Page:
Vladimir Putin infamously kept Queen Elizabeth II waiting for 14 minutes during a state visit in 2003. Officials at the Palace were already nervous. The Russian President was notoriously tardy, in future years showing up late to meetings with former US Presidents Donald Trump, Barack Obama and even keeping the Pope waiting for almost an hour.
Some believed he wouldn’t dare do that to a monarch. But when the delay materialised, then home secretary David Blunkett – and his guide dog – were audibly annoyed.
“My then dog barked very loudly,” Blunkett recalled in an interview this year. When he apologised to his host, the late Queen’s decision to break Royal protocol with a six-word reply captured the mood: “Dogs have interesting instincts, don’t they?”
How the tables have turned. The man who often left his ex-wife waiting for hours when they started dating was himself standing alone on Thursday. The offender was no monarch or Holy See, but the President of Kyrgyzstan. Sadyr Japarov, the leader of the world’s 142nd biggest economy, isn’t exactly a household name.
The moment was captured on camera, Putin awkwardly shuffling his cue cards around as he stood waiting for Japarov to eventually saunter into shot. If there was any doubt over Putin’s place in the current world order, this excruciating 45 seconds proved that the Russian bear is wounded.
Another sign of the shifting balance of power in the region was Putin’s carefully-worded statement ahead of his meeting with Xi Jinping, China’s premier.
The meeting itself was Xi Jinping’s first foray outside China since the pandemic hit. It was billed as a gathering of Asia’s strongmen. But talks in the ancient Silk Road desert city of Samarkand in Uzbekistan left no doubt as to who was the junior partner in this relationship.
Putin said he acknowledged Chinese “concerns” about the Kremlin’s war in Ukraine. It was the first significant admission of differences between Beijing and Moscow over the conflict. While he praised Beijing’s “balanced position”, Putin said he would explain himself on the sidelines of the meeting.
By contrast, Xi did not mention Ukraine at all in his remarks, stating instead that China was “willing to work with Russia to demonstrate the responsibility of big powers” and ironically to “instill stability and positive energy in a world of chaos”.
Even India, which has shied away from explicitly condemning Russia for the invasion, spoke out. Narendra Modi, India’s prime minister, told Putin that “today’s time is not a time for war,” and stressed the importance of “democracy and diplomacy and dialogue”. His comments drew a response from the Russian leader, who said the Kremlin would “do our best to end this as soon as possible”.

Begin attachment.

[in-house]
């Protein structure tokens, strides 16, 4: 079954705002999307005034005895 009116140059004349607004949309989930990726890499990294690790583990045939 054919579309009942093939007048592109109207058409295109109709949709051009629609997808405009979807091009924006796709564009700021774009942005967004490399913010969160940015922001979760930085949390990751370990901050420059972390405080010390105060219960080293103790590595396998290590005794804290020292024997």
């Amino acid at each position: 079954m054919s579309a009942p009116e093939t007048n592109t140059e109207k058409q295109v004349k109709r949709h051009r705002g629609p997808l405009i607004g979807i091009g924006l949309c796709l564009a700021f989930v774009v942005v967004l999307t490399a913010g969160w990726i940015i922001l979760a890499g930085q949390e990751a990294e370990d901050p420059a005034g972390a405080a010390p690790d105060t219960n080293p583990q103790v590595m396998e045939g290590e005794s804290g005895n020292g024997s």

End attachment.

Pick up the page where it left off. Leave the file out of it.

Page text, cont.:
As the tectonic plates shift, and Putin suffers setbacks on the battlefield, the Russian leader’s waning influence is clearer than ever. And observers are left wondering: Who will rescue the Russian president from this self-inflicted disaster? Will China, long a junior partner in the relationship with Moscow, seize this moment to make its neighbour into a vassal state?
‘Axis of convenience’
Analysts said Putin’s acknowledgement of frictions between the countries was telling.
“I think what we saw was pretty clear evidence of where the balance of power within the Eurasian landmass itself has shifted,” says Maximilian Hess, a fellow at the Foreign Policy Research (FPR) Institute.
“Putin acknowledging Xi’s concerns, which he didn’t even directly vocalise himself, is certainly a very clear sign that there are differences in opinion of how to approach Ukraine and Russia’s approach to it.”
Alexander Gabuev, a senior fellow at the Carnegie Endowment for International Peace in Washington DC, agrees that the relationship between Russia and China is far from equal.
“Russia is reorienting itself to China. But their relationship now is deeply asymmetric. China is clearly the stronger partner.
“That said, the Chinese are skillfully massaging Russia’s ego with their rhetoric. And their broader attitudes toward each other helps. China doesn’t care about Alexei Navalny [the Putin critic who has been poisoned and thrown in prison by the Kremlin], and Russia doesn’t care about Xinjiang. That provides a type of glue for their relationship that makes it more comfortable for them to talk.”